Tunisia was a French colony, correct?
Yes, absolutely, and my mothers origins are Austrian. She’s amazing, really amazing. Friends of my brothers and sisters new that big meals and big cakes were coming out on weekends, so they always wanted to spend time with. We always had people over.
Did your mother’s love for pastry carry over into you as a child?
I really didn’t bake a lot, but I loved to make crepes at home. I was very young, probably eleven or so; when I think about it I’m amazed they let me touch the fire. I used to make my own caramel lollipops; a dry caramel rolled on a pencil and frozen it so I could eat it. I think it was something I had in me since I was young but I never gave it much importance. And then I ended up here and things changed, for very personal reasons.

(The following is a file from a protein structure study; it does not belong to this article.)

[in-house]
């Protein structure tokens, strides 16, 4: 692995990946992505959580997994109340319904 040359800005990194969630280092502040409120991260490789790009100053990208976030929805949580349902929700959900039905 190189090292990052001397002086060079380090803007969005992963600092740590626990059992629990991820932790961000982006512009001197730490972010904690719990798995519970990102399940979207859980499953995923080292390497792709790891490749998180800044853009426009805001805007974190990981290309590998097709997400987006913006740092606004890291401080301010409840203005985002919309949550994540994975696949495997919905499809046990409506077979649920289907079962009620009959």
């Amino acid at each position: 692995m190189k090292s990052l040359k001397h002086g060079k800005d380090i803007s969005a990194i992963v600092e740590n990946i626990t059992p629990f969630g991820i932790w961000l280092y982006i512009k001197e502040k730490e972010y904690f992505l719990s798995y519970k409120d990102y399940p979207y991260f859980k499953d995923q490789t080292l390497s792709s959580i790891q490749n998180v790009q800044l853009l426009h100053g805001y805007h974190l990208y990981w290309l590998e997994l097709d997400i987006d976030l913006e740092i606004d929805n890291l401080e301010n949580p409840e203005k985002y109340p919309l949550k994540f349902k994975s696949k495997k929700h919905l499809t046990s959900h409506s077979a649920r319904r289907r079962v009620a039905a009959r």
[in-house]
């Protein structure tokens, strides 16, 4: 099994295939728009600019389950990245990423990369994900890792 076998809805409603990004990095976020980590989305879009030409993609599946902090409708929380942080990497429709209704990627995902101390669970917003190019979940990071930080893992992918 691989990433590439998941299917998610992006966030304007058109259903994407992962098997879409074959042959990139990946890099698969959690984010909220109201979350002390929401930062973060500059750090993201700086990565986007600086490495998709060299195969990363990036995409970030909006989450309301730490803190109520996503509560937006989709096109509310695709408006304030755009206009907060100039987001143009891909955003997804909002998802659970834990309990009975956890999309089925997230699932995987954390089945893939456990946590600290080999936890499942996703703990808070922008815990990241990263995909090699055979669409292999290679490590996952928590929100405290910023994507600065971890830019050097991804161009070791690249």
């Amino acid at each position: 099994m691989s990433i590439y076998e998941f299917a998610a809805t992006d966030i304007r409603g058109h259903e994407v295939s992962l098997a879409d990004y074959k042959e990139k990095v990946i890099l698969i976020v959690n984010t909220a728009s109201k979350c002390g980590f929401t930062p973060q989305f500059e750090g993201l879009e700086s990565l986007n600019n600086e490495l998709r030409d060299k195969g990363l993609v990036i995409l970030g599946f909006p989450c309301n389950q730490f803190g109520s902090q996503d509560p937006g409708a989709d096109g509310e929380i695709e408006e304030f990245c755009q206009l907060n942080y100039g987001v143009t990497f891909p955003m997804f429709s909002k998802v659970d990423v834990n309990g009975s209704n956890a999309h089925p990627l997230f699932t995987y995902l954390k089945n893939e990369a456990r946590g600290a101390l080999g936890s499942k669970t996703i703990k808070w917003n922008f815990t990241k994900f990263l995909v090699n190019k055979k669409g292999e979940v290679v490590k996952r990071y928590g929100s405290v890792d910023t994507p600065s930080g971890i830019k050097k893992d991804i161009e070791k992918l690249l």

How? You had a business background when you came here; what pushed the decision to go into pastry over the edge?
I started in the kitchen from the bottom, as a dishwasher. I did prep on the side – spinach shrimp – but at the end I thought it was too messy; there’s no finesse in all of that and it wasn’t something I wanted to follow. So I went to the culinary academy of Long Island; a really basic, cheap school that was all I could afford at the time. And I learned the basics for mainly American baking, mostly just to fit in. I didn’t have much experience with American desserts and I didn’t really know much about New York yet, so I had to adapt myself. I think when you have something solid, after you can start to do your own thing.
Do you remember what the hardest adaptation was once you started working in the kitchen?